On the Road: Creating Inclusive Travel Adventures - The Mobility Resource

This spring, we travelled to Lake Lure, outside of Asheville, NC for a weekend camping adventure. We found the perfect campsite, and it was early in the season, so we had a lot of room to ourselves.

We had expected some rain to come through the area, but our campsite was covered, so we stayed relatively dry when the storm came through.

The next day, we happened to find a boardwalk on the edge of Lake Lure that was perfect for an afternoon walk. While we didn’t go trailing in the mountains, we found the ideal walk on the lake with the perfect view of Chimney Rock.

Our accessible vehicle handled the curvy mountain roads relatively well.

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 While we were there, we visited a retreat center down a steep dirt road. Our accessible vehicle navigated the bumps in the road as we made our way down without bottoming out.

Follow these tips for an inclusive travel adventure: 

  1. Make sure you have what you need! Having fun on the road means you’ve got what you need so you’re not scrounging in an unfamiliar place. Research what places in the area are wheelchair accessible, and which are not; the more research you do, the more accessible your trip will become.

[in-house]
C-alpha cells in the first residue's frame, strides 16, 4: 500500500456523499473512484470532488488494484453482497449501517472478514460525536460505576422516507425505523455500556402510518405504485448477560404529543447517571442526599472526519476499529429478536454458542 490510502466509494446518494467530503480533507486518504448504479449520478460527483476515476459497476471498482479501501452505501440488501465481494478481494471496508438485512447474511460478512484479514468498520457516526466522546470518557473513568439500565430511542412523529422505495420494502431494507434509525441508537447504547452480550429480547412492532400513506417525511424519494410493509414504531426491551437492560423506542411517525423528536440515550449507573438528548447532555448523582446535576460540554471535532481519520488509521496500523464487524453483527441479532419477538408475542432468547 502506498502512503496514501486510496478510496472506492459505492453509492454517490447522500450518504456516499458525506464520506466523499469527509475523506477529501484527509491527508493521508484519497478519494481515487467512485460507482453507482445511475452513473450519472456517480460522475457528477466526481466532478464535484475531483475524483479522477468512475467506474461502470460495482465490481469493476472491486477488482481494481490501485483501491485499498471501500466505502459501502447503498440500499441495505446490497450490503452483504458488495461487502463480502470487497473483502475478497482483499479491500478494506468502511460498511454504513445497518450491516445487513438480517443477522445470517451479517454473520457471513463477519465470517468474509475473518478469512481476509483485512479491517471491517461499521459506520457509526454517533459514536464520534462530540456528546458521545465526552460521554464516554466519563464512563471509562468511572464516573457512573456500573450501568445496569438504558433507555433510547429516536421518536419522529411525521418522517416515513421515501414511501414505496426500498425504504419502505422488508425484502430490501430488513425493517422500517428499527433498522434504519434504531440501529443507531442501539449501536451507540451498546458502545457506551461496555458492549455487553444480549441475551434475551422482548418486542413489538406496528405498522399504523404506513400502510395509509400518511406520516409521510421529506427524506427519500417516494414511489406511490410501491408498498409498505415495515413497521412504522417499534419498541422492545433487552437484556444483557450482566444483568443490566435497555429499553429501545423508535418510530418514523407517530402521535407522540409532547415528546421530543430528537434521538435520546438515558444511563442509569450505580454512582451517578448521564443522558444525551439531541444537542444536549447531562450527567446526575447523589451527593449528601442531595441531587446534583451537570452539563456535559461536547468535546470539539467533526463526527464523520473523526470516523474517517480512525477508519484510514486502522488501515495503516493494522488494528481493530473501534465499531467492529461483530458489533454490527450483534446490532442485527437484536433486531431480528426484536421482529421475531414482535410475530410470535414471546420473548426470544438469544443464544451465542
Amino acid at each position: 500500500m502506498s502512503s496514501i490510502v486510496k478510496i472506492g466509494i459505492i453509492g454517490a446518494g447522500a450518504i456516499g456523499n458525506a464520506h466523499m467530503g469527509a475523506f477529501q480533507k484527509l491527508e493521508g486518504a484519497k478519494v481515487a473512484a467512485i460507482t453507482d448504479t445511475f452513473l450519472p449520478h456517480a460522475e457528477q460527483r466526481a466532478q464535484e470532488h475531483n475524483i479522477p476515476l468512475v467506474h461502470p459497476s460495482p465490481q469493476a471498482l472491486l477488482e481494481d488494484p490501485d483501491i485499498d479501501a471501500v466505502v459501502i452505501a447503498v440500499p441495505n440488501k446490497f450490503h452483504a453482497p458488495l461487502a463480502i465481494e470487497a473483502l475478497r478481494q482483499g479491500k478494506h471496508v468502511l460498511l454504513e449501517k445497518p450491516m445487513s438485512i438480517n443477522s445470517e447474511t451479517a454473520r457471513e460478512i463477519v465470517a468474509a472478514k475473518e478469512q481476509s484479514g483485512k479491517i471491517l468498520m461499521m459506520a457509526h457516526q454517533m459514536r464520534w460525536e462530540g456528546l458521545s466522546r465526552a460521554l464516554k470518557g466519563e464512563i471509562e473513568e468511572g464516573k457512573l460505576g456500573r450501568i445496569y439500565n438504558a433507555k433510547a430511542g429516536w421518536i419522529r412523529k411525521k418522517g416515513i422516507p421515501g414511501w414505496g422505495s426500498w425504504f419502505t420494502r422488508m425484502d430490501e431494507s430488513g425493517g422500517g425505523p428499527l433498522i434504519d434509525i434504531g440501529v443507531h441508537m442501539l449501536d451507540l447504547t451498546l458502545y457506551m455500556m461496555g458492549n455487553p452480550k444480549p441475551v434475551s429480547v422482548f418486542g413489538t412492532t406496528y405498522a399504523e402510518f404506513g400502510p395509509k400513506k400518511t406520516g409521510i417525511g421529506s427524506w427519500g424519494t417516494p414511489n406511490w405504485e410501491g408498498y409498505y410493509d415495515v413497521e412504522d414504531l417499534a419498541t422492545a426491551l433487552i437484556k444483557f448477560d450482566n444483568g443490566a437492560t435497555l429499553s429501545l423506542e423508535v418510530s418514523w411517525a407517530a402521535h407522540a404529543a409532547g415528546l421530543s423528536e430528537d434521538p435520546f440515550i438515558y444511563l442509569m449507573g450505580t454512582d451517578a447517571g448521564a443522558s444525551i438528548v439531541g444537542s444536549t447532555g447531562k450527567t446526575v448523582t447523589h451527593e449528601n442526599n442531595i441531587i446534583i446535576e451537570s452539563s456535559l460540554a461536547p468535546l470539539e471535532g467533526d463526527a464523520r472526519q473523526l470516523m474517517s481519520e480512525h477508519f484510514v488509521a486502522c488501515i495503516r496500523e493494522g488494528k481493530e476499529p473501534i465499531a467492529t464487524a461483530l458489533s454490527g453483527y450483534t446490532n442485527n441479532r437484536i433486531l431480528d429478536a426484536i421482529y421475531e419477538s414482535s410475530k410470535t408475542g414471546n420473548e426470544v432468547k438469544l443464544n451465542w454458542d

2. In the moment, find your flexibility. Driving into Asheville, through the mountains we passed a farm advertising lunch and decided to take a detour. It was the best food we had the entire trip!
  3. Have a back-up plan. We knew rain was a possibility and planned to sleep in the van if our tent got rained out. While we were fine, we found that our covering inside the tent began to sweat, so we pulled our covering inside the van. 
  4. Don’t forget the first-aide kit. I know, I know, we’re sounding like an overprotective parent. But for those just in case moments, it’s good to have what you need. We found this out first hand when Megan tapped her foot on the edge of a steel fire pot, and was nursing a slight burn.
  5. Opt for a tour. While we wanted to be in our own secluded spot for the weekend, tours often offer accessible alternatives to trails or bathrooms. 

Having an accessible vehicle means that we’re able to travel more and experience the outdoors with more independence.

This last year, we’ve explored more walking paths in our own city, and we’ve just begun to explore what adventures lay in other places. 

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